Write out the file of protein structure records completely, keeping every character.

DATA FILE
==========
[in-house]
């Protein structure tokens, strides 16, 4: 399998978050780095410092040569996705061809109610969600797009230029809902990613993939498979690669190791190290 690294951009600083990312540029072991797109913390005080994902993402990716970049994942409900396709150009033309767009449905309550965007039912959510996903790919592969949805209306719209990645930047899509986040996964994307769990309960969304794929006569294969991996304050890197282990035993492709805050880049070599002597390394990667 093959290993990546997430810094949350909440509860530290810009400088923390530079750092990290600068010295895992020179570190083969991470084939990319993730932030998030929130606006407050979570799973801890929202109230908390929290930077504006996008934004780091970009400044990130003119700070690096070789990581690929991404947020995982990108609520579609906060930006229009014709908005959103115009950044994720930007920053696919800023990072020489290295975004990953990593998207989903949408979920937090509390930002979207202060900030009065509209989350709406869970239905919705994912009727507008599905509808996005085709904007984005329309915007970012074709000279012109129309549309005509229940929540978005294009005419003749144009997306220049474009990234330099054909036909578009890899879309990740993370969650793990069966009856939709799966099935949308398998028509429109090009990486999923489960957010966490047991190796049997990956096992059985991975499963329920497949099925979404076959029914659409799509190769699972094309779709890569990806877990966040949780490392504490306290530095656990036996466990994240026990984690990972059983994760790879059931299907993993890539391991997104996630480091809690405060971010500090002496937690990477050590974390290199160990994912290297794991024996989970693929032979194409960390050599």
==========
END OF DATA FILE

[in-house]
């Protein structure tokens, strides 16, 4: 399998978050780095410092040569996705061809109610969600797009230029809902990613993939498979690669190791190290 690294951009600083990312540029072991797109913390005080994902993402990716970049994942409900396709150009033309767009449905309550965007039912959510996903790919592969949805209306719209990645930047899509986040996964994307769990309960969304794929006569294969991996304050890197282990035993492709805050880049070599002597390394990667 093959290993990546997430810094949350909440509860530290810009400088923390530079750092990290600068010295895992020179570190083969991470084939990319993730932030998030929130606006407050979570799973801890929202109230908390929290930077504006996008934004780091970009400044990130003119700070690096070789990581690929991404947020995982990108609520579609906060930006229009014709908005959103115009950044994720930007920053696919800023990072020489290295975004990953990593998207989903949408979920937090509390930002979207202060900030009065509209989350709406869970239905919705994912009727507008599905509808996005085709904007984005329309915007970012074709000279012109129309549309005509229940929540978005294009005419003749144009997306220049474009990234330099054909036909578009890899879309990740993370969650793990069966009856939709799966099935949308398998028509429109090009990486999923489960957010966490047991190796049997990956096992059985991975499963329920497949099925979404076959029914659409799509190769699972094309779709890569990806877990966040949780490392504490306290530095656990036996466990994240026990984690990972059983994760790879059931299907993993890539391991997104996630480091809690405060971010500090002496937690990477050590974390290199160990994912290297794991024996989970693929032979194409960390050599």